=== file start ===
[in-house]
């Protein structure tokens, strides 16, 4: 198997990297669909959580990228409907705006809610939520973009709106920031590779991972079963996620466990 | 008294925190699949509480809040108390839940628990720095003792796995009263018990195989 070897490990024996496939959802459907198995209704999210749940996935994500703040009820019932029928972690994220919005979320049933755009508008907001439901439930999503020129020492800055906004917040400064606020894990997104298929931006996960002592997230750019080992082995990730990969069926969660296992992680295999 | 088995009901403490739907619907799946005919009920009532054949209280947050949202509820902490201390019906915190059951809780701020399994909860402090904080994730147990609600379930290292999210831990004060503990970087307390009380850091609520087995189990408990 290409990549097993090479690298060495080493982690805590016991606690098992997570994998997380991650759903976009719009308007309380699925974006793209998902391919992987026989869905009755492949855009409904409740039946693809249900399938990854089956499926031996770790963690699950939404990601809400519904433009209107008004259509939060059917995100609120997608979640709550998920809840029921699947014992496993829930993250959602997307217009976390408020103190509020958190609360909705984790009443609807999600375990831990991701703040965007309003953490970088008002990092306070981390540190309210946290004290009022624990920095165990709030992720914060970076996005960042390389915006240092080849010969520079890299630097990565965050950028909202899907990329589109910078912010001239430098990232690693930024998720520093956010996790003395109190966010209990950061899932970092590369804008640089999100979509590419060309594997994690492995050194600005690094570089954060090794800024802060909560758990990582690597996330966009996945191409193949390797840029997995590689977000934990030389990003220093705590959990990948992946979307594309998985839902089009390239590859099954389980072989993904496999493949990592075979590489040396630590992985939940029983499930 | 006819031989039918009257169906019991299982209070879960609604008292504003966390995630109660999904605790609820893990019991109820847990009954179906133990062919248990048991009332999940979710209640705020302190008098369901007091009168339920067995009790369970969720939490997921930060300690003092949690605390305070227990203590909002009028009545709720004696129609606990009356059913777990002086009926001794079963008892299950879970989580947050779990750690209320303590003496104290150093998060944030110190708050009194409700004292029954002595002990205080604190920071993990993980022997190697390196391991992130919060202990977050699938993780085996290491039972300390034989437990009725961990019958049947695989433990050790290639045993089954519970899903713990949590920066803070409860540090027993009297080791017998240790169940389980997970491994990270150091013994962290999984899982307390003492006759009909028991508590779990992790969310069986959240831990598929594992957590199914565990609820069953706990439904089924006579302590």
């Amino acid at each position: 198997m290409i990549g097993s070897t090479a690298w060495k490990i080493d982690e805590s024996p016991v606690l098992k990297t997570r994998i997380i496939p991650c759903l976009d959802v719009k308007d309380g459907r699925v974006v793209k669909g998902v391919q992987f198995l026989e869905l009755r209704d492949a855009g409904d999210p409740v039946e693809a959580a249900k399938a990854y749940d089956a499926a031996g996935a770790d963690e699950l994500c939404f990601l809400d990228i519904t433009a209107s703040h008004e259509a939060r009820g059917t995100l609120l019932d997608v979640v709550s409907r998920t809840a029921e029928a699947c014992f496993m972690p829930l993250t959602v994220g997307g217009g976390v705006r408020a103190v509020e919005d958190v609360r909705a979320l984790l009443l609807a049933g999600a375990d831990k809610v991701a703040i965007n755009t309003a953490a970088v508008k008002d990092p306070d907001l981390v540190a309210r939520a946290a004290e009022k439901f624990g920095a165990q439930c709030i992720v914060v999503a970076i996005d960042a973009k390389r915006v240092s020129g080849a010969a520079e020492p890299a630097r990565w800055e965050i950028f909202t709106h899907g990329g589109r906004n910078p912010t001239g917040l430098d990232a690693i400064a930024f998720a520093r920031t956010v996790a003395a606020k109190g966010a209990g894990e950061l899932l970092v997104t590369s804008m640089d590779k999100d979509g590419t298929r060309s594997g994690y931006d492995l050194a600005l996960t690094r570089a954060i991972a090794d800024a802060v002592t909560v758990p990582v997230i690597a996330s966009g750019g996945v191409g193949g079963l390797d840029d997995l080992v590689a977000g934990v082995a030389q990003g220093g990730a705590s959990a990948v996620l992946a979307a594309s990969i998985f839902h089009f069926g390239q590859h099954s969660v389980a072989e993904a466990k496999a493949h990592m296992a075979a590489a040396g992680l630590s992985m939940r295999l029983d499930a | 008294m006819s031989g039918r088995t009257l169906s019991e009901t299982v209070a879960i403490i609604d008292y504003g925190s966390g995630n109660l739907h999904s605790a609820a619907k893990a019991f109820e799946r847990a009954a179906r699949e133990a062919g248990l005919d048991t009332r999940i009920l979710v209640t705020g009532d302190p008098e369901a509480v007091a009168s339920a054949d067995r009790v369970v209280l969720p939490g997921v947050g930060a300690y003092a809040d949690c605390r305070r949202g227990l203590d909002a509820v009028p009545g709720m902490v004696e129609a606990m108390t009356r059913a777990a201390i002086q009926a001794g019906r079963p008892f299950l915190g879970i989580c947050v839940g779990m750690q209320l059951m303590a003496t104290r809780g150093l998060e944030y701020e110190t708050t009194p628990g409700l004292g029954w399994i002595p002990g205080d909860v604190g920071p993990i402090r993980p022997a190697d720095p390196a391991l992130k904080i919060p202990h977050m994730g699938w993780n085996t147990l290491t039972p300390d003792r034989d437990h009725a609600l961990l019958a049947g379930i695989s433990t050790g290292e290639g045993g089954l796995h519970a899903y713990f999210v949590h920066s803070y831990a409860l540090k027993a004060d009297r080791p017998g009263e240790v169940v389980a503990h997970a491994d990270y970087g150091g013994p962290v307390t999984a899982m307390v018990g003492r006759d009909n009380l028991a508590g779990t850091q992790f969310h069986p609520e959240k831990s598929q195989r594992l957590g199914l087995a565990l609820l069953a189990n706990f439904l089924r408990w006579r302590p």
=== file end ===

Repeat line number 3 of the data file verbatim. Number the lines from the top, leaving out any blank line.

């Amino acid at each position: 198997m290409i990549g097993s070897t090479a690298w060495k490990i080493d982690e805590s024996p016991v606690l098992k990297t997570r994998i997380i496939p991650c759903l976009d959802v719009k308007d309380g459907r699925v974006v793209k669909g998902v391919q992987f198995l026989e869905l009755r209704d492949a855009g409904d999210p409740v039946e693809a959580a249900k399938a990854y749940d089956a499926a031996g996935a770790d963690e699950l994500c939404f990601l809400d990228i519904t433009a209107s703040h008004e259509a939060r009820g059917t995100l609120l019932d997608v979640v709550s409907r998920t809840a029921e029928a699947c014992f496993m972690p829930l993250t959602v994220g997307g217009g976390v705006r408020a103190v509020e919005d958190v609360r909705a979320l984790l009443l609807a049933g999600a375990d831990k809610v991701a703040i965007n755009t309003a953490a970088v508008k008002d990092p306070d907001l981390v540190a309210r939520a946290a004290e009022k439901f624990g920095a165990q439930c709030i992720v914060v999503a970076i996005d960042a973009k390389r915006v240092s020129g080849a010969a520079e020492p890299a630097r990565w800055e965050i950028f909202t709106h899907g990329g589109r906004n910078p912010t001239g917040l430098d990232a690693i400064a930024f998720a520093r920031t956010v996790a003395a606020k109190g966010a209990g894990e950061l899932l970092v997104t590369s804008m640089d590779k999100d979509g590419t298929r060309s594997g994690y931006d492995l050194a600005l996960t690094r570089a954060i991972a090794d800024a802060v002592t909560v758990p990582v997230i690597a996330s966009g750019g996945v191409g193949g079963l390797d840029d997995l080992v590689a977000g934990v082995a030389q990003g220093g990730a705590s959990a990948v996620l992946a979307a594309s990969i998985f839902h089009f069926g390239q590859h099954s969660v389980a072989e993904a466990k496999a493949h990592m296992a075979a590489a040396g992680l630590s992985m939940r295999l029983d499930a | 008294m006819s031989g039918r088995t009257l169906s019991e009901t299982v209070a879960i403490i609604d008292y504003g925190s966390g995630n109660l739907h999904s605790a609820a619907k893990a019991f109820e799946r847990a009954a179906r699949e133990a062919g248990l005919d048991t009332r999940i009920l979710v209640t705020g009532d302190p008098e369901a509480v007091a009168s339920a054949d067995r009790v369970v209280l969720p939490g997921v947050g930060a300690y003092a809040d949690c605390r305070r949202g227990l203590d909002a509820v009028p009545g709720m902490v004696e129609a606990m108390t009356r059913a777990a201390i002086q009926a001794g019906r079963p008892f299950l915190g879970i989580c947050v839940g779990m750690q209320l059951m303590a003496t104290r809780g150093l998060e944030y701020e110190t708050t009194p628990g409700l004292g029954w399994i002595p002990g205080d909860v604190g920071p993990i402090r993980p022997a190697d720095p390196a391991l992130k904080i919060p202990h977050m994730g699938w993780n085996t147990l290491t039972p300390d003792r034989d437990h009725a609600l961990l019958a049947g379930i695989s433990t050790g290292e290639g045993g089954l796995h519970a899903y713990f999210v949590h920066s803070y831990a409860l540090k027993a004060d009297r080791p017998g009263e240790v169940v389980a503990h997970a491994d990270y970087g150091g013994p962290v307390t999984a899982m307390v018990g003492r006759d009909n009380l028991a508590g779990t850091q992790f969310h069986p609520e959240k831990s598929q195989r594992l957590g199914l087995a565990l609820l069953a189990n706990f439904l089924r408990w006579r302590p």